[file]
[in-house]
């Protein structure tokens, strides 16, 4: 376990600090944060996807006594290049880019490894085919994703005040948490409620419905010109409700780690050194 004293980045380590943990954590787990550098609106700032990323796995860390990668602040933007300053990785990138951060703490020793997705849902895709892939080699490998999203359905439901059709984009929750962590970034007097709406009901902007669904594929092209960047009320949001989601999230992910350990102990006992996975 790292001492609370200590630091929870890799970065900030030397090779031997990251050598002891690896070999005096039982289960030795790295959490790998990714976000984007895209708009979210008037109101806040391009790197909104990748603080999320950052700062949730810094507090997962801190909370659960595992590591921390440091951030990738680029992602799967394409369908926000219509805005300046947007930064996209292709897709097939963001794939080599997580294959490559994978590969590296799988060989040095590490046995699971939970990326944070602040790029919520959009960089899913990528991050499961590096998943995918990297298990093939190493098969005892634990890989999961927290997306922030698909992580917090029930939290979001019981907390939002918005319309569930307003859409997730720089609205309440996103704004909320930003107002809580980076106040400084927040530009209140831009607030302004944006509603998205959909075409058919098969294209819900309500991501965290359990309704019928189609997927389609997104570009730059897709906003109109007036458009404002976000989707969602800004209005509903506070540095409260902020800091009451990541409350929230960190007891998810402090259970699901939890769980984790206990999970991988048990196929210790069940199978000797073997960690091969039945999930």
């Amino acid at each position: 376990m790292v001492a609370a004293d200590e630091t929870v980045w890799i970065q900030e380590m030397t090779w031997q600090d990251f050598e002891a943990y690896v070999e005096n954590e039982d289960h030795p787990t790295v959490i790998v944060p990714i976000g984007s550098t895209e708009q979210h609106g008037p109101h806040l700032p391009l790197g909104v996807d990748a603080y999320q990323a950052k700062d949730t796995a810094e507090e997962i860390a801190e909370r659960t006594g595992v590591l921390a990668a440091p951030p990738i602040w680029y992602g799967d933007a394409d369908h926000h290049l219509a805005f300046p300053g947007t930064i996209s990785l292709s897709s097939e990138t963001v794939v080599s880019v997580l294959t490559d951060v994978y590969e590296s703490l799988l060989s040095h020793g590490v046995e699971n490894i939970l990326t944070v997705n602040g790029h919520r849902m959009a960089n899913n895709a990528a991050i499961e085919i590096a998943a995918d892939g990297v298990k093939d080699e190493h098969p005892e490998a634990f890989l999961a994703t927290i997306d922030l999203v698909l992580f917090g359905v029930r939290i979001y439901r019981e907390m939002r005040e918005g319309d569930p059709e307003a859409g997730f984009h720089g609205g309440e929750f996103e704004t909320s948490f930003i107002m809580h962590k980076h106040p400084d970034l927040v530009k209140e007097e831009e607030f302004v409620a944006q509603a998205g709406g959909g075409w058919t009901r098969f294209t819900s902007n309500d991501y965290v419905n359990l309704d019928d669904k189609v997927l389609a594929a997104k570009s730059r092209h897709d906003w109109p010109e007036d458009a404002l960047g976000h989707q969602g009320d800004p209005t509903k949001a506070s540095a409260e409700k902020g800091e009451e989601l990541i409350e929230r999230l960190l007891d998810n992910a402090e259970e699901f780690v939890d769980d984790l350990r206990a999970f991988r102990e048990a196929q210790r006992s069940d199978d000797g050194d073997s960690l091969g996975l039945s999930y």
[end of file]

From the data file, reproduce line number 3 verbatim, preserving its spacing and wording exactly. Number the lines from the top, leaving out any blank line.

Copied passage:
């Amino acid at each position: 376990m790292v001492a609370a004293d200590e630091t929870v980045w890799i970065q900030e380590m030397t090779w031997q600090d990251f050598e002891a943990y690896v070999e005096n954590e039982d289960h030795p787990t790295v959490i790998v944060p990714i976000g984007s550098t895209e708009q979210h609106g008037p109101h806040l700032p391009l790197g909104v996807d990748a603080y999320q990323a950052k700062d949730t796995a810094e507090e997962i860390a801190e909370r659960t006594g595992v590591l921390a990668a440091p951030p990738i602040w680029y992602g799967d933007a394409d369908h926000h290049l219509a805005f300046p300053g947007t930064i996209s990785l292709s897709s097939e990138t963001v794939v080599s880019v997580l294959t490559d951060v994978y590969e590296s703490l799988l060989s040095h020793g590490v046995e699971n490894i939970l990326t944070v997705n602040g790029h919520r849902m959009a960089n899913n895709a990528a991050i499961e085919i590096a998943a995918d892939g990297v298990k093939d080699e190493h098969p005892e490998a634990f890989l999961a994703t927290i997306d922030l999203v698909l992580f917090g359905v029930r939290i979001y439901r019981e907390m939002r005040e918005g319309d569930p059709e307003a859409g997730f984009h720089g609205g309440e929750f996103e704004t909320s948490f930003i107002m809580h962590k980076h106040p400084d970034l927040v530009k209140e007097e831009e607030f302004v409620a944006q509603a998205g709406g959909g075409w058919t009901r098969f294209t819900s902007n309500d991501y965290v419905n359990l309704d019928d669904k189609v997927l389609a594929a997104k570009s730059r092209h897709d906003w109109p010109e007036d458009a404002l960047g976000h989707q969602g009320d800004p209005t509903k949001a506070s540095a409260e409700k902020g800091e009451e989601l990541i409350e929230r999230l960190l007891d998810n992910a402090e259970e699901f780690v939890d769980d984790l350990r206990a999970f991988r102990e048990a196929q210790r006992s069940d199978d000797g050194d073997s960690l091969g996975l039945s999930y």